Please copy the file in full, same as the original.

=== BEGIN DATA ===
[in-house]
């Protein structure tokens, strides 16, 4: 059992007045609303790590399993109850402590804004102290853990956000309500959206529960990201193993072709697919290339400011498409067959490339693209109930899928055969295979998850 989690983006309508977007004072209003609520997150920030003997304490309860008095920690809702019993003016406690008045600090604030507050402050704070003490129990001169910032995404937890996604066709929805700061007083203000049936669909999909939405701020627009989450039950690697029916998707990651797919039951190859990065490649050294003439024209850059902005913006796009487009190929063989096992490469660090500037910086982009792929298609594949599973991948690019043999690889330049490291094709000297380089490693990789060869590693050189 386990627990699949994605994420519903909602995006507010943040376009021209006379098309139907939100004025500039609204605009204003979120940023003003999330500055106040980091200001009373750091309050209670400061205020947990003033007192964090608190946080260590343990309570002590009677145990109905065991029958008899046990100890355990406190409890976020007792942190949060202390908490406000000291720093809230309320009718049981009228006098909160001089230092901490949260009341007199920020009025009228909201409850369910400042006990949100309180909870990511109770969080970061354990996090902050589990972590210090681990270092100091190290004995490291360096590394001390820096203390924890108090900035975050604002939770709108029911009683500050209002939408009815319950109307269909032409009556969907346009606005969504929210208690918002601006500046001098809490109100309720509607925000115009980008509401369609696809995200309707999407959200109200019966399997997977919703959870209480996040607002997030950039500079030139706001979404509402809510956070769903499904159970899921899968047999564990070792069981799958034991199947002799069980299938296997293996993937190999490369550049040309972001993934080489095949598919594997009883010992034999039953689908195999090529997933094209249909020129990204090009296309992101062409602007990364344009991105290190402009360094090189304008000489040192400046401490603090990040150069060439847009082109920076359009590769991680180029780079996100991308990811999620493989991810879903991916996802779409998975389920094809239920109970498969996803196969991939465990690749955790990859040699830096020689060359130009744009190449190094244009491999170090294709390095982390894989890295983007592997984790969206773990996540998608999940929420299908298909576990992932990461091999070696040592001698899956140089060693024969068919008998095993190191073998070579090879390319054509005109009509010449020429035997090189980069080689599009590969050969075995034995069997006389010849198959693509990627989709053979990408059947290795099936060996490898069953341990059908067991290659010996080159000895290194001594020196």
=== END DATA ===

[in-house]
């Protein structure tokens, strides 16, 4: 059992007045609303790590399993109850402590804004102290853990956000309500959206529960990201193993072709697919290339400011498409067959490339693209109930899928055969295979998850 989690983006309508977007004072209003609520997150920030003997304490309860008095920690809702019993003016406690008045600090604030507050402050704070003490129990001169910032995404937890996604066709929805700061007083203000049936669909999909939405701020627009989450039950690697029916998707990651797919039951190859990065490649050294003439024209850059902005913006796009487009190929063989096992490469660090500037910086982009792929298609594949599973991948690019043999690889330049490291094709000297380089490693990789060869590693050189 386990627990699949994605994420519903909602995006507010943040376009021209006379098309139907939100004025500039609204605009204003979120940023003003999330500055106040980091200001009373750091309050209670400061205020947990003033007192964090608190946080260590343990309570002590009677145990109905065991029958008899046990100890355990406190409890976020007792942190949060202390908490406000000291720093809230309320009718049981009228006098909160001089230092901490949260009341007199920020009025009228909201409850369910400042006990949100309180909870990511109770969080970061354990996090902050589990972590210090681990270092100091190290004995490291360096590394001390820096203390924890108090900035975050604002939770709108029911009683500050209002939408009815319950109307269909032409009556969907346009606005969504929210208690918002601006500046001098809490109100309720509607925000115009980008509401369609696809995200309707999407959200109200019966399997997977919703959870209480996040607002997030950039500079030139706001979404509402809510956070769903499904159970899921899968047999564990070792069981799958034991199947002799069980299938296997293996993937190999490369550049040309972001993934080489095949598919594997009883010992034999039953689908195999090529997933094209249909020129990204090009296309992101062409602007990364344009991105290190402009360094090189304008000489040192400046401490603090990040150069060439847009082109920076359009590769991680180029780079996100991308990811999620493989991810879903991916996802779409998975389920094809239920109970498969996803196969991939465990690749955790990859040699830096020689060359130009744009190449190094244009491999170090294709390095982390894989890295983007592997984790969206773990996540998608999940929420299908298909576990992932990461091999070696040592001698899956140089060693024969068919008998095993190191073998070579090879390319054509005109009509010449020429035997090189980069080689599009590969050969075995034995069997006389010849198959693509990627989709053979990408059947290795099936060996490898069953341990059908067991290659010996080159000895290194001594020196």